To the question of this painting-- If the original was done for a TV show that is not covered by the new copyright laws, chances are it is now PD. Even if the show itself is currently covered by copyright, the painting probably is not. This is due to the way films/TV shows are protected. The protection is written to cover rebroadcast, duplication and distribution. But, the chance the painting itself was ever copyrighted is rather remote. It is important to note that unless a prop is specifically protected by its own copyright, just appearing in a film or a TV show does not provide protection. This is why Lucas protects all the designs with both copyright for the 'form' and trademark for the 'name'. In fact, 1977 is the year everyone points to as to when such protection became important.

    As far as making copies of any painting is concerned, there are two views to be aware of. First, artwork is considered property and it has a specific owner and as such is protected by copyright laws. If the subject is owned by a public institution, then it is PD. If it is sold by the public institution and it passes into private hands, the new owner controls copyright. Works of art held publicly can be legally copied at will providing the museum allows people to make photos or even set up a canvas and create a copy right in the musuem.

    Second, and the most bizarre, is what is called 'work for hire'. A person can hire someone to make a copy of anything and it is considered to be a single duplication, but it is the labor that is being paid for, not the item made by the labor. Because this is a violation of copyright, the only action that can be taken is the issuing of a Cease and Desist Order. Damages can not be sought because only one item was made and as such the duplicate would have no impact on the copyright. The interesting part is each contract for this 'work for hire' is a completely separate incident, so you could make 100 copies of something as long as you do not have overlapping contracts. Once someone can establish copies are being made at the same time for more than one client, the 'work for hire' exception will be thrown out the window.

    Lastly, using a copyrighted title to promote the sale of such a duplicate would definitely be a violation.

    Because the specific painting was never referenced, I can't comment any further. If copies of this painting were promoted only within the confines of this forum, I doubt there would be any repercussions. Its the same thing as making T-shirts with the Dharma Initiative logo and selling them. They are not licensed, but then again they are not being sold by the thousands. Fan made for other fans and if this painting is from an old TV show, no one is going to care.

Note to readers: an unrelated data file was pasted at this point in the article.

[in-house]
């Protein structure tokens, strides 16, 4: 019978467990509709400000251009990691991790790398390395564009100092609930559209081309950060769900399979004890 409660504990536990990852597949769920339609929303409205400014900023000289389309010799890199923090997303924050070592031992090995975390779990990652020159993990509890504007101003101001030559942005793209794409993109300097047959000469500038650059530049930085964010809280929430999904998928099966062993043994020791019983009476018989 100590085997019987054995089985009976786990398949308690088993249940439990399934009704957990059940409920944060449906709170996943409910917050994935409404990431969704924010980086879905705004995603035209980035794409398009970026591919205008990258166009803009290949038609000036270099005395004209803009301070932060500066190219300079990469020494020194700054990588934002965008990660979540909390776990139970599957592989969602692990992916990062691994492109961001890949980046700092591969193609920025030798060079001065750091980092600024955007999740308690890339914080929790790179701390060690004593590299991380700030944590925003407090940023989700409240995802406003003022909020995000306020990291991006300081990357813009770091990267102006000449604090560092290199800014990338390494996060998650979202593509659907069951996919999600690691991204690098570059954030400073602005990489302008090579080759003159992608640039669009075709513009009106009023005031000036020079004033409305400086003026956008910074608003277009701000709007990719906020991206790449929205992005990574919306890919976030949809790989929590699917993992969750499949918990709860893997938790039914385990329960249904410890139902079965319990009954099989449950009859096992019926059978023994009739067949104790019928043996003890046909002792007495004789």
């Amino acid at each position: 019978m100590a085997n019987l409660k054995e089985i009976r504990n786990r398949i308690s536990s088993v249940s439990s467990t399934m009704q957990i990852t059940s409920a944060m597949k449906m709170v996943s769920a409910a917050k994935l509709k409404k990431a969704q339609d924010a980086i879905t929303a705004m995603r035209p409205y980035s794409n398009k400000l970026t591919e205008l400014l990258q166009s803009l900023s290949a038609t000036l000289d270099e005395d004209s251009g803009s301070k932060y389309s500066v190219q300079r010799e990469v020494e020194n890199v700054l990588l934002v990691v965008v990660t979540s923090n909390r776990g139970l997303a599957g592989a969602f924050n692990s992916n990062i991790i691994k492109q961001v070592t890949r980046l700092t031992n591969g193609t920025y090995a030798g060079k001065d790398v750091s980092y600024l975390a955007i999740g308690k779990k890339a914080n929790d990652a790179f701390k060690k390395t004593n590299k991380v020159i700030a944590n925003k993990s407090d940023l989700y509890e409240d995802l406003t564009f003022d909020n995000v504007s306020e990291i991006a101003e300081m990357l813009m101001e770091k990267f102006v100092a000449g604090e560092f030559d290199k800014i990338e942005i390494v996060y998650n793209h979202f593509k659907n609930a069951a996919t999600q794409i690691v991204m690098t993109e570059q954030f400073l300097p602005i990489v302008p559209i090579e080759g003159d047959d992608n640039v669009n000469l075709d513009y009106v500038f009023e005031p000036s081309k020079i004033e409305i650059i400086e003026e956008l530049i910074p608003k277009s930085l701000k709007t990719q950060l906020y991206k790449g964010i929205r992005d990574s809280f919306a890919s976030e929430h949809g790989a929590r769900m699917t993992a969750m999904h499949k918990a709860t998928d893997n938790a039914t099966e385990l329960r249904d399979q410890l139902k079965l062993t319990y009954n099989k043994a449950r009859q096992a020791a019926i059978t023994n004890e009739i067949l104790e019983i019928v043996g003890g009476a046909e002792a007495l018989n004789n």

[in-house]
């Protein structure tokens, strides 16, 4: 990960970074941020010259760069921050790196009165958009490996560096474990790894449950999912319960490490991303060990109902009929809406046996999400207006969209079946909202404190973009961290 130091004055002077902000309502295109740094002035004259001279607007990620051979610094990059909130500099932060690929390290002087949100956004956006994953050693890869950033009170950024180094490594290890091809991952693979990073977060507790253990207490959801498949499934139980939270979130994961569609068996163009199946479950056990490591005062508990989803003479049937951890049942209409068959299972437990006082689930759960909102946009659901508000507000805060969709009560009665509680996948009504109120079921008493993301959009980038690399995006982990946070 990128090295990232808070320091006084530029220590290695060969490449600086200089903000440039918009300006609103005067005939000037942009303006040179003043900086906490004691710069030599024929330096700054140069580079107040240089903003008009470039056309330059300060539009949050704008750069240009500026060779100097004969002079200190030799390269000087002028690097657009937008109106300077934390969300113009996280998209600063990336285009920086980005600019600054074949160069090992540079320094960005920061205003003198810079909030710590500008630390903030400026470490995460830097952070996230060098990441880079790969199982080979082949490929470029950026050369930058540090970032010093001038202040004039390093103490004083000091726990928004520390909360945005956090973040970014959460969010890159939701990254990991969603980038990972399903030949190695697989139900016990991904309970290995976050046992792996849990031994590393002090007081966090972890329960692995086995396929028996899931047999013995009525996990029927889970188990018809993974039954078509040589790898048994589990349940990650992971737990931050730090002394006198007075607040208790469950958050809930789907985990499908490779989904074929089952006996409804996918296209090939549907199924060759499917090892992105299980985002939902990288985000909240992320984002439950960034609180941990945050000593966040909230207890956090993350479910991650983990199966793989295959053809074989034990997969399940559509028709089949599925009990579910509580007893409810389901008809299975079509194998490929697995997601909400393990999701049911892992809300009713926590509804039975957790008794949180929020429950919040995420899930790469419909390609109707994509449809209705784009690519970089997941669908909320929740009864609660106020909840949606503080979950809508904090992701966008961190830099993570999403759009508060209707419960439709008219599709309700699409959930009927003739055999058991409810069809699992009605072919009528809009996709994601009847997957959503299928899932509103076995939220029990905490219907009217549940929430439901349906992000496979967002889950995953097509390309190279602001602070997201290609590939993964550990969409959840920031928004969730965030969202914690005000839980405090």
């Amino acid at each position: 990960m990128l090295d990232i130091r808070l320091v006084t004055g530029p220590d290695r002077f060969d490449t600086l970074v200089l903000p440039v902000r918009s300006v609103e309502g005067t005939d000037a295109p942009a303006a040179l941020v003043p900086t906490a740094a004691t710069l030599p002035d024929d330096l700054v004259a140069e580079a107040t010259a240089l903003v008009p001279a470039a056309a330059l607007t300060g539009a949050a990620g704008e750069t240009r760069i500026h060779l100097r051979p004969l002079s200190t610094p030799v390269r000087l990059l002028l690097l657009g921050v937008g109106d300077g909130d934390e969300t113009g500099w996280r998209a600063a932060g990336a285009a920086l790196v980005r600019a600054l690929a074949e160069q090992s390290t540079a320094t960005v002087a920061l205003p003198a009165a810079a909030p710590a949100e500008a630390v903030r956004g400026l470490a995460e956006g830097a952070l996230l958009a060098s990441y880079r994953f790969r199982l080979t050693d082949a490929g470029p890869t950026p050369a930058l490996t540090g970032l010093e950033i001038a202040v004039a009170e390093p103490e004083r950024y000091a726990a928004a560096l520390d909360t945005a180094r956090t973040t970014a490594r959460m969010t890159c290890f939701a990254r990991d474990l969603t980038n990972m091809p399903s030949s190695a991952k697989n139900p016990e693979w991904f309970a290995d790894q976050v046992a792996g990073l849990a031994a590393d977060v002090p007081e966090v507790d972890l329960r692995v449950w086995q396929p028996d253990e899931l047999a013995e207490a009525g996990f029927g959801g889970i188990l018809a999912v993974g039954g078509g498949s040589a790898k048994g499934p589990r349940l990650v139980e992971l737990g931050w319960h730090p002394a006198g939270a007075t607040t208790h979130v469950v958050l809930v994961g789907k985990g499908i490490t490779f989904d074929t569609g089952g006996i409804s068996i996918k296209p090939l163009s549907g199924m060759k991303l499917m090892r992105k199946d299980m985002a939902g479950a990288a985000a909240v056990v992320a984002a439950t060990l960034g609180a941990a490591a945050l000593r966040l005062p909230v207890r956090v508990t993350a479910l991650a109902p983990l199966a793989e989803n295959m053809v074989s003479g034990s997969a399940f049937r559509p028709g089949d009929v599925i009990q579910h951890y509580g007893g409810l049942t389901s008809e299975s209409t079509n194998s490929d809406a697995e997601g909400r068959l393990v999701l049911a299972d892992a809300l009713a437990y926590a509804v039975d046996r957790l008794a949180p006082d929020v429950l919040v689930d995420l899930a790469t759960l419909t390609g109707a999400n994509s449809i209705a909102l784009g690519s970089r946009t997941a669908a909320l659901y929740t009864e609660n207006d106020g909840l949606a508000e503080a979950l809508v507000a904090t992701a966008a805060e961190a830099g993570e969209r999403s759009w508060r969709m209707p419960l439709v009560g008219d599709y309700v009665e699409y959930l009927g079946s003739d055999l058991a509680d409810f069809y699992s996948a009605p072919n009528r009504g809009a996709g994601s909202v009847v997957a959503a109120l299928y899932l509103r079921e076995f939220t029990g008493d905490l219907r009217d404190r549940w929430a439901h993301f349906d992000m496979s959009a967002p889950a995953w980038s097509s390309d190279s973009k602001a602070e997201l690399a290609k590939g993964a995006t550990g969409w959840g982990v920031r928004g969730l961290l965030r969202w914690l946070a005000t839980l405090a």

13. Too Much Garlic

    Too Much Garlic Master Member

    Trophy Points:
    That analogy is nothing like what is asked. A better analogy would be for him to buy a cd, then record himself playing the instruments and singing the lyrics and then burn it onto a cd. All can agree that it is NOT a direct copy from the original, but instead an interpretation of the original... however good that may sound. :lol

    However, that being said. Small scale would probably be okay, overlooked by the copyright holder or the LAW even, but large scale sale would probably be hunted and killed for its insolense. :p
  14. RedTwoX

    RedTwoX Sr Member

    Trophy Points:
    I wouldn't say that my anology is "nothing" like the question asked, but readily admit that yours is better. However, it really doesn't change anything. He still does have the right to sell or distribute re-recordings of someone else's music. The reproduction method (a direct burn from the CD or a recording of a performance) does nothing to change that. Doing a cover tune during your set isn't likely to get you in trouble (especially if you make it very clear you are covering someone else's work), but when you record it and try to sell it... you need to have the copyright holders permission first.
  15. Aegis159

    Aegis159 Sr Member

    Trophy Points:
    Do you all not remember Warhol??? This was a HUGE part of his art and his message....

    As others have said, this practice has been going on for forever... hell in several painting classes in college they had us copy works to learn techniques. Hehehe, I couldn't tell you how many copies of the impressionists I did....

Share This Page